An expected quiet veto session turned into a heated debate over rules vs. traditions.

JEFFERSON CITY - The veto session at the Capitol Wednesday turned into an emotional debate over rules and tradition. 

Speaker Rob Vescovo, R-Arnold, prepares to raise the gavel beginning the session

The veto session is expected to be pretty quiet with the Republican Party controlling the majority in both the House and Senate. 

Governor Mike Parson issued 16 vetoes of legislation passed during the 2021 legislative session. Four of the vetoes were against bills that change policy. The other vetoes apply to sections of 12 different appropriation bills. 

Budget bills originate in the House, which means only House members are able to initiate the override process for appropriation vetoes. Similar to any bill passed in legislation, both chambers must approve the override with a two-thirds vote. 

Senate Bill 226 was the only Senate bill Parson vetoed this session. It would have provided tax relief to businesses that were negatively impacted by health restrictions implemented due to the COVID-19 pandemic. 

In a letter explaining the veto, Parson called the language of the bill "severely problematic." At Wednesday's veto session, Sen. Andrew Koenig (R-Machester) motioned to override the veto but then withdrew his motion.

Four bills in the House of Representatives were "passed over veto" by the legislation and delivered to the Senate. However things took a turn when Senator Mike Moon, raised a motion to "override the veto" on House Bill 4 and was denied by Lieutenant Gov. Mike Kehoe. 

Kehoe denied the motion on the basis that it is tradition for the motion to be initiated by the appropriations chair for all the appropriation bills; House Bill 4 being one of those bills. 

Sen. Bill Eigel (R- District 23) was frustrated by the Lieutenant Governor's unwillingness to grant the motion. 

Sen. Bill Eigel calling out the Lieutenant Governor following the denied motion

Eigel along with a few other Senators were angered by the Lieutenant Governor's unwillingness to grant the motion to override the veto.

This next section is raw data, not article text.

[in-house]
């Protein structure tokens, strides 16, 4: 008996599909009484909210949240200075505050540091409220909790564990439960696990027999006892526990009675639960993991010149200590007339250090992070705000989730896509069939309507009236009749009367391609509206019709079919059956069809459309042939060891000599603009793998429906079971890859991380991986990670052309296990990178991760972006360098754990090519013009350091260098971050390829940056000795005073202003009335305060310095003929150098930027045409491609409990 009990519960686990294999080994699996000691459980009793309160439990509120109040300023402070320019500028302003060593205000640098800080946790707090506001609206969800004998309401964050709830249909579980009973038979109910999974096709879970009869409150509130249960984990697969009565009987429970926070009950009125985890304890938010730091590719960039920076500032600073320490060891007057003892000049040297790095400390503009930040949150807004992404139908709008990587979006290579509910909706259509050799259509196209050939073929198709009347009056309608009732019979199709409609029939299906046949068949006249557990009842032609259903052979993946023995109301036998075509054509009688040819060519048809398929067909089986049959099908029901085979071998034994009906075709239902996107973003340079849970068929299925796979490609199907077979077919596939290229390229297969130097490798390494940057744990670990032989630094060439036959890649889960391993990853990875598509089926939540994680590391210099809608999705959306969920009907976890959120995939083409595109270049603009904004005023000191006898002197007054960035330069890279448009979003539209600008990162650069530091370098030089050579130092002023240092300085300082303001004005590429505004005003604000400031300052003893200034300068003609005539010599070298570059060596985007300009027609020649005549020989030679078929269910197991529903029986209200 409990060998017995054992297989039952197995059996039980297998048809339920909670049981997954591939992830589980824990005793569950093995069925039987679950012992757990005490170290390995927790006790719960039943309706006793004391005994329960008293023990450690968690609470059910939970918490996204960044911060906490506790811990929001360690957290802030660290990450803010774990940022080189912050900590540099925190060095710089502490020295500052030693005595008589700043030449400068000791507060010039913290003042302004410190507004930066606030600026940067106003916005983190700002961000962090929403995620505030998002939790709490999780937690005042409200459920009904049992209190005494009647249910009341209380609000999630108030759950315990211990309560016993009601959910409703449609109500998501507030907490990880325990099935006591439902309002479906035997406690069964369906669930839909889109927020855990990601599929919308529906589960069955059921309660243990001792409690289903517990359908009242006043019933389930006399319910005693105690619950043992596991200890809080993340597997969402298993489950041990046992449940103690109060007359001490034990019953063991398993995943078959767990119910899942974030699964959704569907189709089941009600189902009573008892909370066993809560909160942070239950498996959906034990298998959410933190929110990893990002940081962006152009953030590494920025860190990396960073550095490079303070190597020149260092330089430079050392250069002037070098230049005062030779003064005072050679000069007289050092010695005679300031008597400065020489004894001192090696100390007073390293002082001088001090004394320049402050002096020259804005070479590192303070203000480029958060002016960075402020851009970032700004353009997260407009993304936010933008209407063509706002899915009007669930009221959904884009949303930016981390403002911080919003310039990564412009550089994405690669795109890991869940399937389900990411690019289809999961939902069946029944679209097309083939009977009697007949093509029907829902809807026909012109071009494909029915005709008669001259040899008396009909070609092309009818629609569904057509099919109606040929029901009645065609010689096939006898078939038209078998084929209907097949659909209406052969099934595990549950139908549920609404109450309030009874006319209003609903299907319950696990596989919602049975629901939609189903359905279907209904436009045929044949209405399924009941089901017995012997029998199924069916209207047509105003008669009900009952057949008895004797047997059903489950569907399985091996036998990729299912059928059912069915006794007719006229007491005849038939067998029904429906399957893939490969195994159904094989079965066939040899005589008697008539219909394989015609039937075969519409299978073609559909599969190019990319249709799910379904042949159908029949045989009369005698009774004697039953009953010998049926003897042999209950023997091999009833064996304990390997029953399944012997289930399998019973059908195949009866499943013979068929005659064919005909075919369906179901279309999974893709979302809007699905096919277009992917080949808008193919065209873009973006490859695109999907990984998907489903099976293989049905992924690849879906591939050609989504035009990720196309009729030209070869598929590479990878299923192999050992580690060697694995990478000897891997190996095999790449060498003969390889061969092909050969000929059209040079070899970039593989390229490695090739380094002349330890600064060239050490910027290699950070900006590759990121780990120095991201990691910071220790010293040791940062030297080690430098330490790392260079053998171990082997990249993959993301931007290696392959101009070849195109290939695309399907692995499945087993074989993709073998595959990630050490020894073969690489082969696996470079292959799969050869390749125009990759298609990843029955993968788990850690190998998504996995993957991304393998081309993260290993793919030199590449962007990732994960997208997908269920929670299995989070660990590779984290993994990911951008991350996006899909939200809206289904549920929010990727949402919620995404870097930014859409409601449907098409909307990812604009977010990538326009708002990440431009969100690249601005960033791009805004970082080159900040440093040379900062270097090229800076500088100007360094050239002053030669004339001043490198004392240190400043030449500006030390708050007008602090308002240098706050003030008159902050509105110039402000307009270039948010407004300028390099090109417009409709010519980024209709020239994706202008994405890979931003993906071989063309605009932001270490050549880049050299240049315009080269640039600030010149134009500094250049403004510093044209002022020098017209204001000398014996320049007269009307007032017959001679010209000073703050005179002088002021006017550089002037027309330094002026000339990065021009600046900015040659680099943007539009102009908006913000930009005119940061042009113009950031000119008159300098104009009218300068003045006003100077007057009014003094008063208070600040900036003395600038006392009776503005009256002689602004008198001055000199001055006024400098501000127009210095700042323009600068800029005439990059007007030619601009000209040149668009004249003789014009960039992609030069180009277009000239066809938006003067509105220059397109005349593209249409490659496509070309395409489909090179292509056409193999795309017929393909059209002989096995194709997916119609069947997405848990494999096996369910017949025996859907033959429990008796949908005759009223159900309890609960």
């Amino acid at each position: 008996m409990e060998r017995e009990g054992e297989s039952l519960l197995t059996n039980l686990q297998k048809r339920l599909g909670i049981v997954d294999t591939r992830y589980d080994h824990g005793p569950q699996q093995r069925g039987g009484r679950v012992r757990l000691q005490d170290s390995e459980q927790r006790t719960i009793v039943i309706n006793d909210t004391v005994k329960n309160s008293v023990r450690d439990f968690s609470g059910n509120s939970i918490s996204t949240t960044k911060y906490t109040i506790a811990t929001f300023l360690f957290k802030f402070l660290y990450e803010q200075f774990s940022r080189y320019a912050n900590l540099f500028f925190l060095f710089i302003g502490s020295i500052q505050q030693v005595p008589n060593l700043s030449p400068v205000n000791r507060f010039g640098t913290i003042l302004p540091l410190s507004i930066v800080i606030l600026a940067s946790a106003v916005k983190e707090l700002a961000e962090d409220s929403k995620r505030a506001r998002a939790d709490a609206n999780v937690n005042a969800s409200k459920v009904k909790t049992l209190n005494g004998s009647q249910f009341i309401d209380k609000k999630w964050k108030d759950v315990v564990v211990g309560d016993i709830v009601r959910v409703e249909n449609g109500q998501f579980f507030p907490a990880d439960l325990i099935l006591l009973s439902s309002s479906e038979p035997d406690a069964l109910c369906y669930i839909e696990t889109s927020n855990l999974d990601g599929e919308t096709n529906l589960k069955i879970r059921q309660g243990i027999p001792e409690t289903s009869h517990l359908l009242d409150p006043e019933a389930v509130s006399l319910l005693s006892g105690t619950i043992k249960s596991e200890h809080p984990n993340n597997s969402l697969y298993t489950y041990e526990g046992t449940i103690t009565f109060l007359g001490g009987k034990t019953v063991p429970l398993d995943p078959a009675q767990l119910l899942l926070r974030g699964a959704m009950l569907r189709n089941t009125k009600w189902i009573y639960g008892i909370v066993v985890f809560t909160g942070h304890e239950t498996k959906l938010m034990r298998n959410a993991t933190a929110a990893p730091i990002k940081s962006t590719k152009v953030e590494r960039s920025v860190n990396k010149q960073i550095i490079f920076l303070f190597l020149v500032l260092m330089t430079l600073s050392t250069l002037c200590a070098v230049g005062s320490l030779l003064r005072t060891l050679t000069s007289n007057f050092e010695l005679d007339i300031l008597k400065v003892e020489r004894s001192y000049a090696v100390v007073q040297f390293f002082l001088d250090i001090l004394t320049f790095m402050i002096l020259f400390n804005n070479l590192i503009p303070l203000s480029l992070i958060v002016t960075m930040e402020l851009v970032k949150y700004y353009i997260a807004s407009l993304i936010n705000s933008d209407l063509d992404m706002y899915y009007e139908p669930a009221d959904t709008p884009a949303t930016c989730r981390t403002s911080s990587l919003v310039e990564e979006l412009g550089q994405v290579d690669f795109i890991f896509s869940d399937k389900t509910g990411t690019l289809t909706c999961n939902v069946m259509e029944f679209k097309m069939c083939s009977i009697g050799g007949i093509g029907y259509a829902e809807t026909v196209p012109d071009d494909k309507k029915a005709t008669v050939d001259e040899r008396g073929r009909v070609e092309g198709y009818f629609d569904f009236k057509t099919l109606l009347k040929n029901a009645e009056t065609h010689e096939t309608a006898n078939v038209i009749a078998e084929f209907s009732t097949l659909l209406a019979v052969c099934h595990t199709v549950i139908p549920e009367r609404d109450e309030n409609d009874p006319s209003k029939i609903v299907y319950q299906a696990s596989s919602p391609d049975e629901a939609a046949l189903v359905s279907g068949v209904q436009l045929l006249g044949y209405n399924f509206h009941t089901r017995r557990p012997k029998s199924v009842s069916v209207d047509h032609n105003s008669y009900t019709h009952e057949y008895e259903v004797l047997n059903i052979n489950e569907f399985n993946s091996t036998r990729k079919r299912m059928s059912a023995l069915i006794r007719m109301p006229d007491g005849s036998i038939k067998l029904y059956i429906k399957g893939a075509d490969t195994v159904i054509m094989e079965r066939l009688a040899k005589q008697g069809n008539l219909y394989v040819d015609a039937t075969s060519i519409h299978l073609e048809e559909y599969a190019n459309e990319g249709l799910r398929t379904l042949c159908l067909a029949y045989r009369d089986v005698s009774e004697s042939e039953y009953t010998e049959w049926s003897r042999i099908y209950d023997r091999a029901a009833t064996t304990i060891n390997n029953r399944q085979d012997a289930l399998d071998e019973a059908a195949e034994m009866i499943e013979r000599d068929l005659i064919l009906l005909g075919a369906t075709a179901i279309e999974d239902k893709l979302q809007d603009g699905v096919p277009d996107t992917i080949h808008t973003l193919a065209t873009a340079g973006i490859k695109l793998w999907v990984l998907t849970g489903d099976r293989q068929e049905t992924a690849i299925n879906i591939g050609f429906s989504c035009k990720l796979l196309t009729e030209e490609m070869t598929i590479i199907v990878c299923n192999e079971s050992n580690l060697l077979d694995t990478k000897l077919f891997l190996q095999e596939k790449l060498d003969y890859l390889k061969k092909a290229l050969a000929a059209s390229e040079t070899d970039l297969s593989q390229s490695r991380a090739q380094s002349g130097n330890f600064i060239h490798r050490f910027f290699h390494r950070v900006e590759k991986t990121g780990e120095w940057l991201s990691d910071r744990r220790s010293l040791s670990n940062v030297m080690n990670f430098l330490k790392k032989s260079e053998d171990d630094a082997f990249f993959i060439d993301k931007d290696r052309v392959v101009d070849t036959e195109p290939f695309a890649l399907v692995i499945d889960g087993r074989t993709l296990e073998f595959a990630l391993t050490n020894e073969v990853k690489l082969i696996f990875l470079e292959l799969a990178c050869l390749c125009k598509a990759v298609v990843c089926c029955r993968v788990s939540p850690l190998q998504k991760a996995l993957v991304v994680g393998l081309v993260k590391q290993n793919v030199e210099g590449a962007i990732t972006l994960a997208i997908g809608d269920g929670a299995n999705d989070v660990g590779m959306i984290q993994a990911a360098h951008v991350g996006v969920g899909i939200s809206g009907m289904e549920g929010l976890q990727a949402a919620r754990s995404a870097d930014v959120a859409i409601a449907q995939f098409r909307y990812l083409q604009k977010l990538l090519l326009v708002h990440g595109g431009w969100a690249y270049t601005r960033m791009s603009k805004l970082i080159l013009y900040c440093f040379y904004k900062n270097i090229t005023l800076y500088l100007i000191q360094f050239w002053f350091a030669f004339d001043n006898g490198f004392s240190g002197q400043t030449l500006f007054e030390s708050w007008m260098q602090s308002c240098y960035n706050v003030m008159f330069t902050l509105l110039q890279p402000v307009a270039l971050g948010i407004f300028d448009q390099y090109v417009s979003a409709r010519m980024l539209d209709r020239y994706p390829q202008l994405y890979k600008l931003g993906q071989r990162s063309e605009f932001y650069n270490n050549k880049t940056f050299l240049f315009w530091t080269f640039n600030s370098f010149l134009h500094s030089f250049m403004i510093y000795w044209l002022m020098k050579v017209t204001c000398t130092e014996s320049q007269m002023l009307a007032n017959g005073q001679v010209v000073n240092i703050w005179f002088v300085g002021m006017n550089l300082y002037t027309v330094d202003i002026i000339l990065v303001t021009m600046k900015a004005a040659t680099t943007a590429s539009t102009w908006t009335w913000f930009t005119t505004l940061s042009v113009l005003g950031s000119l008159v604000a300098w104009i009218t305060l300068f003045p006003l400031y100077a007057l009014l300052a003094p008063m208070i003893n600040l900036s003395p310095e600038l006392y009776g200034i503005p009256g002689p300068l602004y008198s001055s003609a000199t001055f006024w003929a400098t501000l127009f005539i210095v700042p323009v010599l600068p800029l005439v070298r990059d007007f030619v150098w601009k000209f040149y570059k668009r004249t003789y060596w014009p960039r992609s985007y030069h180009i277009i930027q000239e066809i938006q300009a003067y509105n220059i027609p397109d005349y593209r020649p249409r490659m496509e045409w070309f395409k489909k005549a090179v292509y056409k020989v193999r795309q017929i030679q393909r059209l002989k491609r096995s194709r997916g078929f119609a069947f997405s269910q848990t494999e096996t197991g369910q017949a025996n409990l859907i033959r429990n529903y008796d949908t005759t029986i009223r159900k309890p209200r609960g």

"Tradition has now given rise in the Missouri Senate chamber by a member of the majority party," Eigel said. "A member of a separate and distinct branch of government can now determine who can speak and who will not speak."

Sen. Moon who raised the motion was clearly emotional following the denial. 

"Our leaders should honor our rules. They should honor our constitution. We all took an oath to support the constitution of the United States and the constitution of the state of Missouri," Moon said. 

Moon aggrevated by the Lieutenant Governor denying his motion

Moon threw his papers down after hours of debate, yelling "because of some tradition!"

The Chairman of Appropriations, Senator Dan Hegeman, stood up after two hours of debate to "officially" file a motion to override the governor's veto. The motion went to a vote for all four overridden house bills. All the bills failed to get the 2/3 votes needed to override the governor's veto. 

Following the debate, Senator Caleb Rowden (R-District 19) said he was "appalled" by the actions taken Wednesday. He said it was a waste of time as the Senate has always done this process a specific way in the past. 

To report an error or typo, email news@komu.com.

KOMU 8 Reporter

My name is Connor Dietrich and I am senior at the University of Missouri studying broadcast journalism. Have a story idea? Email me at connorwdietrich@outlook.com.

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